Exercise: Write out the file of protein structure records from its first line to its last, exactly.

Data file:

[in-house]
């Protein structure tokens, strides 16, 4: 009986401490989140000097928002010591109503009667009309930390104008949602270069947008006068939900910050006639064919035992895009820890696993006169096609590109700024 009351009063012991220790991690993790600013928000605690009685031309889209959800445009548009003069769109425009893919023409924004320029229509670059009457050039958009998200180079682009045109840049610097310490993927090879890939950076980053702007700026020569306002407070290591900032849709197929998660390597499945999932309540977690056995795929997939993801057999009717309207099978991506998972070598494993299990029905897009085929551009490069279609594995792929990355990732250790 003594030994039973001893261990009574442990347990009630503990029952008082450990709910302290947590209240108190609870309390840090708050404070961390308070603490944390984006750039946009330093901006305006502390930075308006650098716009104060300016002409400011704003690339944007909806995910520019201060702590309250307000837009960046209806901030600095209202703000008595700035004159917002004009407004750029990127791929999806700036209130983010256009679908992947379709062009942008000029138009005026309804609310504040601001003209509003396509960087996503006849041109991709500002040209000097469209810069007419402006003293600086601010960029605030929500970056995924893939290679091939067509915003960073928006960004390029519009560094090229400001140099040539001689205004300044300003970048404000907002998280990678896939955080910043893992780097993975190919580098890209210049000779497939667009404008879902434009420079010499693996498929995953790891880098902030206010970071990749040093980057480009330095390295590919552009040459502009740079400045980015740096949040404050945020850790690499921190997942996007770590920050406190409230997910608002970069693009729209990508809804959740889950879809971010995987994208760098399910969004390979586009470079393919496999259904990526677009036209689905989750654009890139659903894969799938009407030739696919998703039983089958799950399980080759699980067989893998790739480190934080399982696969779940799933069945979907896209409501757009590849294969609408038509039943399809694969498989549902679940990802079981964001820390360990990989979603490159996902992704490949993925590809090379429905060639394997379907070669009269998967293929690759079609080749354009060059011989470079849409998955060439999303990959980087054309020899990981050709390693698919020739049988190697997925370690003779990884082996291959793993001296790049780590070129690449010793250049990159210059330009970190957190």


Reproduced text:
[in-house]
């Protein structure tokens, strides 16, 4: 009986401490989140000097928002010591109503009667009309930390104008949602270069947008006068939900910050006639064919035992895009820890696993006169096609590109700024 009351009063012991220790991690993790600013928000605690009685031309889209959800445009548009003069769109425009893919023409924004320029229509670059009457050039958009998200180079682009045109840049610097310490993927090879890939950076980053702007700026020569306002407070290591900032849709197929998660390597499945999932309540977690056995795929997939993801057999009717309207099978991506998972070598494993299990029905897009085929551009490069279609594995792929990355990732250790 003594030994039973001893261990009574442990347990009630503990029952008082450990709910302290947590209240108190609870309390840090708050404070961390308070603490944390984006750039946009330093901006305006502390930075308006650098716009104060300016002409400011704003690339944007909806995910520019201060702590309250307000837009960046209806901030600095209202703000008595700035004159917002004009407004750029990127791929999806700036209130983010256009679908992947379709062009942008000029138009005026309804609310504040601001003209509003396509960087996503006849041109991709500002040209000097469209810069007419402006003293600086601010960029605030929500970056995924893939290679091939067509915003960073928006960004390029519009560094090229400001140099040539001689205004300044300003970048404000907002998280990678896939955080910043893992780097993975190919580098890209210049000779497939667009404008879902434009420079010499693996498929995953790891880098902030206010970071990749040093980057480009330095390295590919552009040459502009740079400045980015740096949040404050945020850790690499921190997942996007770590920050406190409230997910608002970069693009729209990508809804959740889950879809971010995987994208760098399910969004390979586009470079393919496999259904990526677009036209689905989750654009890139659903894969799938009407030739696919998703039983089958799950399980080759699980067989893998790739480190934080399982696969779940799933069945979907896209409501757009590849294969609408038509039943399809694969498989549902679940990802079981964001820390360990990989979603490159996902992704490949993925590809090379429905060639394997379907070669009269998967293929690759079609080749354009060059011989470079849409998955060439999303990959980087054309020899990981050709390693698919020739049988190697997925370690003779990884082996291959793993001296790049780590070129690449010793250049990159210059330009970190957190």